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up and tied his horse to the post, and passing us with a profound bow, entered the house. He wore a three-cornered cocked hat, a laced coat, a long queue tied close to his head with a ribbon in a large double bow, his hair powdered, and a long sword dangling by his side. He spoke only French. Immediately after hiin came up a negro riding on a mule, which, in despite of his rider's efforts, dashed in between the post and the horse. In the struggle the horse's bridle broke, and away went the horse into the woods, with a heavy portmanteau dancing at his side. The Frenchman, no doubt thinking it all design (for he did not comprehend a word of the negro's explanation), drew his long sword, his eyes flashing fury. The moment the negro saw the sword he sprang off his mule and darted for the forest, with monsieur in full chase after him, vociferating most vehementiy. At first we were alarmed, but perceiving the negro to be too niinble for him, were exceedingly amused by the chase. Despairing of overtaking the lad, the Frenchman darted his sword after him, exclaiming, “ Belitre--diable," etc. We soon after started, and saw the poor terrified black still scudding away far off among the pines.

The next day we passed Pond Pond, and traveled over an interesting country, interspersed with fine plantations. The roads are as level as a bowling-green, and generally in a direct line. We noticed peas in blossom. Near the Ashepoo we observed several Indians seated on a log. We ascertained that they were the cel. ebrated warrior Little Carpenter, king of the Cherokees, with his queen and several counsellors, on their way to Charleston, to “brighten and strengthen," as he told us, in good English, "the chain of union.”

We passed Barnard Elliot's magnificent residence, and those of other planters, in the distance, on avenues cut through the woods, and surrounded by their little villages of negro huts. The 1st of February we had a succession of showers, with heavy thunder, similar to our northern April weather. The next day we crossed over to Port Royal Island. At the ferry-house, where we stopped for the night, a party of the young folks of the lower order had assembled, and, willing to contribute to their amusement, as well as my own, I took out my flute, and playing some jigs, set them dancing, shuffling, and capering in merry style.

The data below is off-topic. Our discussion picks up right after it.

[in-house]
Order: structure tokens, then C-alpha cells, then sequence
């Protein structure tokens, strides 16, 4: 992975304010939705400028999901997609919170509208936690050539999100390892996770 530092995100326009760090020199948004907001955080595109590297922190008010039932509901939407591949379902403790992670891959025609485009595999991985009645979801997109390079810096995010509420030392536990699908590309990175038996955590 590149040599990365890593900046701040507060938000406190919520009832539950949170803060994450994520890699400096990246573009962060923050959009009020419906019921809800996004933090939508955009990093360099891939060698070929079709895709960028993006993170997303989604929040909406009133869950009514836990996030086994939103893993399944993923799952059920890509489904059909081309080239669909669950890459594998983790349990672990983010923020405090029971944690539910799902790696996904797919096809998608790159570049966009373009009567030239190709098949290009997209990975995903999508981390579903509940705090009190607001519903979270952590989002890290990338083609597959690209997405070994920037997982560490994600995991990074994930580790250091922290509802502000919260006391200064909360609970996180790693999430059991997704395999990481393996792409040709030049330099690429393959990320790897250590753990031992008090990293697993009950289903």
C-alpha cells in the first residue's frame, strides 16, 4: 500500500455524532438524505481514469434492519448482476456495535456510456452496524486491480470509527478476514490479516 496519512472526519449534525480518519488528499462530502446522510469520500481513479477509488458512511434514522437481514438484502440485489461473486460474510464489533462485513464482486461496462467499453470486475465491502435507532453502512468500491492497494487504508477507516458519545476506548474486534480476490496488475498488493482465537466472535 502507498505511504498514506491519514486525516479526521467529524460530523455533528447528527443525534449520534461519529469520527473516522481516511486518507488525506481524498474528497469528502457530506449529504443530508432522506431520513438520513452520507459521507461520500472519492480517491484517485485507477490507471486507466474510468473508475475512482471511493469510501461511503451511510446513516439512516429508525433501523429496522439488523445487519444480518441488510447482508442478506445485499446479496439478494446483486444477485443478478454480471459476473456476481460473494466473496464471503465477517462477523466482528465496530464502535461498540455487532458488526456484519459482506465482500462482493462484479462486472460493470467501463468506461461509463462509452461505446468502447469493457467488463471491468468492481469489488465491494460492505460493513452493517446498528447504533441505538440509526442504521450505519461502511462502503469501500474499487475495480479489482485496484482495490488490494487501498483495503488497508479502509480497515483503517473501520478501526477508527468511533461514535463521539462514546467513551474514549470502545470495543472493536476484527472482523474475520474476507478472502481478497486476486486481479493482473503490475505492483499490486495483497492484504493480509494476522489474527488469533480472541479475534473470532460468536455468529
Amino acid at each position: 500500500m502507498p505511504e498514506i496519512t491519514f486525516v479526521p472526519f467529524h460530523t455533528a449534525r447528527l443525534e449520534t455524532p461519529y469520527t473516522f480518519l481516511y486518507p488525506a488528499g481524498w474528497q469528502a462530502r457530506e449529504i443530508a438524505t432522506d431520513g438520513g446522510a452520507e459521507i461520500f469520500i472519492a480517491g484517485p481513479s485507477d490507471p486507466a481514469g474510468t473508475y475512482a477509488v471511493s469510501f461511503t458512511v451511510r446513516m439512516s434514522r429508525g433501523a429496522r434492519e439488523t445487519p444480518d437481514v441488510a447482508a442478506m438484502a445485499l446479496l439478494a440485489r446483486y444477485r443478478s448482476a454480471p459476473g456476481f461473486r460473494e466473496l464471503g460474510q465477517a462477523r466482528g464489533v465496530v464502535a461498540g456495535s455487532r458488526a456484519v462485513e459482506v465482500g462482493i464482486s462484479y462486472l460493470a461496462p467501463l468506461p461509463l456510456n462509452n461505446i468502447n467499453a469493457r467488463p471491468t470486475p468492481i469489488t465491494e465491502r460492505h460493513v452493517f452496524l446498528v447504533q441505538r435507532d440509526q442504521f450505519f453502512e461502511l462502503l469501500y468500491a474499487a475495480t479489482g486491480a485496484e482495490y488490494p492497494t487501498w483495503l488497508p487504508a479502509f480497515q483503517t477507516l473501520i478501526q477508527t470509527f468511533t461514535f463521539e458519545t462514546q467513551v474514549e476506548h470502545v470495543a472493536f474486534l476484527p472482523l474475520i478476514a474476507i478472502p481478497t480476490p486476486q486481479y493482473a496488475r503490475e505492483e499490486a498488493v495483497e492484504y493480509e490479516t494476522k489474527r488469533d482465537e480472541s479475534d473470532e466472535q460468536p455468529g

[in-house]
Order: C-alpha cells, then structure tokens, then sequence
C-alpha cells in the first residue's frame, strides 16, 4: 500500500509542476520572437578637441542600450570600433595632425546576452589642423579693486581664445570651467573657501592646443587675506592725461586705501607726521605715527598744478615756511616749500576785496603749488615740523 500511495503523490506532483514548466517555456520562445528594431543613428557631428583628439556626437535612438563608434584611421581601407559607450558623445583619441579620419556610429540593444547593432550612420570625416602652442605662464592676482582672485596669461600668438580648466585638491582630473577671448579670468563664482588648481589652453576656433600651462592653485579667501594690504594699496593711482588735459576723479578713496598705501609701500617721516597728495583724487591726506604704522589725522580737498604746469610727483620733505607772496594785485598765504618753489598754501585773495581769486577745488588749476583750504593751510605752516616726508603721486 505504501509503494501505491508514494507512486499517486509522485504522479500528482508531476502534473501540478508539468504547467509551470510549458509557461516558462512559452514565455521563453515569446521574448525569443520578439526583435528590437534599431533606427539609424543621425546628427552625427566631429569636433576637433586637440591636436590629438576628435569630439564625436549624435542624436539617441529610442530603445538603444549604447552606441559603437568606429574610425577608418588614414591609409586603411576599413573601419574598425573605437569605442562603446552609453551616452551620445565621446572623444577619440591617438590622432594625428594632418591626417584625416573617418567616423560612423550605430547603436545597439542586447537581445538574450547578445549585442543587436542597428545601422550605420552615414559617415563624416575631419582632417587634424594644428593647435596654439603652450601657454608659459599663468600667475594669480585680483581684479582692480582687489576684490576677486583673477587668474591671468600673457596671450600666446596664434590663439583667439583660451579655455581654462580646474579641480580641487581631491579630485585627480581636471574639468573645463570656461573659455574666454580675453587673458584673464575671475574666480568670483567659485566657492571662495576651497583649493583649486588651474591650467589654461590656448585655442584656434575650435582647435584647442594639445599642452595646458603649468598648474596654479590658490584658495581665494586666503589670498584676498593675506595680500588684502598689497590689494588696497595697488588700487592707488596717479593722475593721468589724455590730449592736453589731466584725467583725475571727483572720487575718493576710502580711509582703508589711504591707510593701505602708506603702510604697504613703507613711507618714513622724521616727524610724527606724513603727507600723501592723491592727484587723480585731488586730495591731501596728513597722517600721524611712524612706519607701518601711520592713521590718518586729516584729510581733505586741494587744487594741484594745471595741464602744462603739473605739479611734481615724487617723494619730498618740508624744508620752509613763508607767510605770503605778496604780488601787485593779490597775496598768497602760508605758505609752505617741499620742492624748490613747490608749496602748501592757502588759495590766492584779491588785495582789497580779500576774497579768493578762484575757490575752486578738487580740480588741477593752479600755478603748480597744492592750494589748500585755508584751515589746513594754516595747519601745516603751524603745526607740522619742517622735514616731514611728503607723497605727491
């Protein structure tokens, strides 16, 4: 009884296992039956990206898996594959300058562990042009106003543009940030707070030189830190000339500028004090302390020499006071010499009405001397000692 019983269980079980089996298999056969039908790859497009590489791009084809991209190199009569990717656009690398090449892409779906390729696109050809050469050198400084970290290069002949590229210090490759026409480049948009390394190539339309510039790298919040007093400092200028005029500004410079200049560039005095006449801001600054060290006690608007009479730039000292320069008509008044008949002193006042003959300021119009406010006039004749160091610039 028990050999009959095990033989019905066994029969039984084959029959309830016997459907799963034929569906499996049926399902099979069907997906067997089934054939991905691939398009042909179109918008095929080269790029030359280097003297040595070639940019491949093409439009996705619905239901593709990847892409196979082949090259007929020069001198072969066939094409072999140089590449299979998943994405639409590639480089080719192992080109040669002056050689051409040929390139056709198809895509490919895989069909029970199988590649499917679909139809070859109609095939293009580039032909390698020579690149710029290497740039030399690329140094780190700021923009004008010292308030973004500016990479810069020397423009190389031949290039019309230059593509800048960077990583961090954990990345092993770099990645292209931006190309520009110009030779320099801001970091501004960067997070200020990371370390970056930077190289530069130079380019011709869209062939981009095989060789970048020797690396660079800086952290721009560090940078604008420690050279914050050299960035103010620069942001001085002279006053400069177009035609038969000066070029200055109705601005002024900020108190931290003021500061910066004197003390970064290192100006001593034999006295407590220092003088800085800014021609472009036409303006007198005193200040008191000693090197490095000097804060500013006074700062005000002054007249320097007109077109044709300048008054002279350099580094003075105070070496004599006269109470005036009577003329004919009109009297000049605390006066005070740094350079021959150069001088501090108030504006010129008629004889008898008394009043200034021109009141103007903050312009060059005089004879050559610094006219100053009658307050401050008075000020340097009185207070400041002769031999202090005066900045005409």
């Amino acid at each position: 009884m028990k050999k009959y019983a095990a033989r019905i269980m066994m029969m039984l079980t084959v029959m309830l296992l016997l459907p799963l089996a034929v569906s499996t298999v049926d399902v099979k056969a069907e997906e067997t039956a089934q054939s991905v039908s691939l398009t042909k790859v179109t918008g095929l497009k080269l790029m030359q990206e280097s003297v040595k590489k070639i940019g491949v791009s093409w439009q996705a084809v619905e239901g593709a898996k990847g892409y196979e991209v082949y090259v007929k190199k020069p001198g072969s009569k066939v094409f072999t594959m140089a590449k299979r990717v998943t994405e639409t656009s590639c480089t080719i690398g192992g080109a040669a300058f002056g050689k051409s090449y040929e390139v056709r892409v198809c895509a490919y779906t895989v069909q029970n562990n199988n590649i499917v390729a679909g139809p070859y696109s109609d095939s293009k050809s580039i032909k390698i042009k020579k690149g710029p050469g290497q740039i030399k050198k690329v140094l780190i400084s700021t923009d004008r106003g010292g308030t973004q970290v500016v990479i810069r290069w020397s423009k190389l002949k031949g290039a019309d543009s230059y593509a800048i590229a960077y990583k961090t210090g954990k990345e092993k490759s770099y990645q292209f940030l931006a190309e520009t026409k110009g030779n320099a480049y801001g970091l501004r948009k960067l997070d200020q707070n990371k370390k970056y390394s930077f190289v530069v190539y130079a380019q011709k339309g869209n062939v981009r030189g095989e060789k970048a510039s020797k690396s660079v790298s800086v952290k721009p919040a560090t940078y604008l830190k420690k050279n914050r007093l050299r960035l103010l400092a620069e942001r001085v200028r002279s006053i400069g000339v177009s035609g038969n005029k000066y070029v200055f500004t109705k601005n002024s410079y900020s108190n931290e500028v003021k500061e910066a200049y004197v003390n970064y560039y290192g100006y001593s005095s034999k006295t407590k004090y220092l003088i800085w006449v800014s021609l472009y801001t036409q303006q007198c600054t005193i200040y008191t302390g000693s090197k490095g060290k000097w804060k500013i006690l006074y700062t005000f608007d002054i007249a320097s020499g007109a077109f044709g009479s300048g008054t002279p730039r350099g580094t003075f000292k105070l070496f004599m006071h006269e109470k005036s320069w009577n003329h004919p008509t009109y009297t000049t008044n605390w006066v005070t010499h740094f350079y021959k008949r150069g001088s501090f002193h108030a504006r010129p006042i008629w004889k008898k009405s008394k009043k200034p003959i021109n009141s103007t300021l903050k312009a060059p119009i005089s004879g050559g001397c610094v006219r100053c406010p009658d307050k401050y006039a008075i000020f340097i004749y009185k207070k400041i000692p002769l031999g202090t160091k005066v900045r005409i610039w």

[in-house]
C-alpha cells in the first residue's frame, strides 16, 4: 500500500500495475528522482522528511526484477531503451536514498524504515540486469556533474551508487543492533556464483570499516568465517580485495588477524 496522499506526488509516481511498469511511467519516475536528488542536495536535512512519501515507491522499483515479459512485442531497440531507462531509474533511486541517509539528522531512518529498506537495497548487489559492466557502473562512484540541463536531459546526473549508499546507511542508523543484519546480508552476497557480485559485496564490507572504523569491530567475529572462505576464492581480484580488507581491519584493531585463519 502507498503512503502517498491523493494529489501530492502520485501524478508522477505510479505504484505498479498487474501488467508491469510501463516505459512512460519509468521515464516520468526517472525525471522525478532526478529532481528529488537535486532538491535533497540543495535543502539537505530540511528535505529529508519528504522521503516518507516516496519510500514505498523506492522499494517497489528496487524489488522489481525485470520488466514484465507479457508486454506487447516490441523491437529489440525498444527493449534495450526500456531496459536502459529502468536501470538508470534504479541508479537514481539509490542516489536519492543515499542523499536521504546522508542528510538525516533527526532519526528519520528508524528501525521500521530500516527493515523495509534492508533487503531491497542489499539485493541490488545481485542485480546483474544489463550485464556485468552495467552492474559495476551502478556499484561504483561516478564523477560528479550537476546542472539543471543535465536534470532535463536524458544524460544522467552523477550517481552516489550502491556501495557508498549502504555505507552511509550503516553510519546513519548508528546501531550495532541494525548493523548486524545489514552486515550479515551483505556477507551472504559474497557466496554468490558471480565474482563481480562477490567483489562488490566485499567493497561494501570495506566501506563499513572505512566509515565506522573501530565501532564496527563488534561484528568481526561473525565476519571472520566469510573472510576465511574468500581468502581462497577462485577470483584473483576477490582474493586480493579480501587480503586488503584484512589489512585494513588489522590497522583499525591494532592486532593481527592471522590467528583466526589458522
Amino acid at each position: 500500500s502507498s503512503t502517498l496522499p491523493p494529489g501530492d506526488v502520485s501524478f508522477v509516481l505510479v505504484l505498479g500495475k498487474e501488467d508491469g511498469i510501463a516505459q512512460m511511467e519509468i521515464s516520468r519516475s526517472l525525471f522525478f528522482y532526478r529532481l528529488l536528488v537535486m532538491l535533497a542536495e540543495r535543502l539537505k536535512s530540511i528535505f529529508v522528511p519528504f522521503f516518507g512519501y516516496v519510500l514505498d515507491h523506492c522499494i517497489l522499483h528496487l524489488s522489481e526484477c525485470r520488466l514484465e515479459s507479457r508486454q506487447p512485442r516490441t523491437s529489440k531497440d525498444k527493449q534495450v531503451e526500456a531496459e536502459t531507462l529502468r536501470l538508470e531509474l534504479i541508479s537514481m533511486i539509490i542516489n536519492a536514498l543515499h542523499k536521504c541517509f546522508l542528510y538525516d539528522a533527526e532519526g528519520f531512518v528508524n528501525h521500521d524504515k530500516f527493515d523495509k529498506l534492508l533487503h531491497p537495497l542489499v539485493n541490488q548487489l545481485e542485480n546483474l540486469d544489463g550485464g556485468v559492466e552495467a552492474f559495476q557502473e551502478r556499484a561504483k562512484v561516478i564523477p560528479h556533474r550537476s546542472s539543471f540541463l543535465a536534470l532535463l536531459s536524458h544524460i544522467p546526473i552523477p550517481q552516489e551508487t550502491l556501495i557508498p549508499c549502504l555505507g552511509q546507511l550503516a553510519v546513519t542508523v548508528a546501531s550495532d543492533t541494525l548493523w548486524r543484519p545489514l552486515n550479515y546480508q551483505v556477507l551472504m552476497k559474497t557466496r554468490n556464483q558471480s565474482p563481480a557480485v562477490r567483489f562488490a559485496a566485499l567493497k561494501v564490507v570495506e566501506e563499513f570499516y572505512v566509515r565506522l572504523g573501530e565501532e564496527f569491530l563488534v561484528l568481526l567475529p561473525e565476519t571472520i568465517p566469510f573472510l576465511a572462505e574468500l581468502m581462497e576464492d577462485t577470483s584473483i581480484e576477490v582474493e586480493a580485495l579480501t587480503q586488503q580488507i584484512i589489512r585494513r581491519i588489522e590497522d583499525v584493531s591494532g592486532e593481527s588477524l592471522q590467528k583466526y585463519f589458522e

This island is about ten miles square. The land is generally poor, affording but a few rice plantations. The staple is indigo, which grows on a light soil. Some cotton is cultivated here for domestic purposes; but as it is so difficult to disentangle the fiber from the seed, its extensive culture is not attempted, although it emi. nently flourishes in this climate, and is a most important article. Every evening we have noticed the negroes, old and young, clustered in their huts, around their pine-knot fires, plucking the obstinate seed from the cotton

Deer and foxes abound on this island. Beaufort is handsomely situated, and contains about seventy houses, besides public buildings, and is defended by a respectable fort, two miles below the town. We retraced our steps and again crossed the ferry. At noon, stopping at a very decent looking house, which we supposed to be a tavern, we ordered our dinner, wine, etc., with the utmost freedom. What was our amazement and mortification when, inquiring for the bill, our host replied, “Gentlemen, I keep no tavern, but am very much obliged to you for your visit.' In the true spirit of southern liberality, he insisted upon our taking a bed with him on our return from Georgia. This incident exhibits the beautiful trait of hospitality, for which the south is so distinguished.

The next day we entered Savannah, the capital of Georgia. We delivered our letters to General Walton, one of the signers of the declaration of independence, Commodore Bowen and other gentlemen, which gained us early admission into the delightful society of the city.

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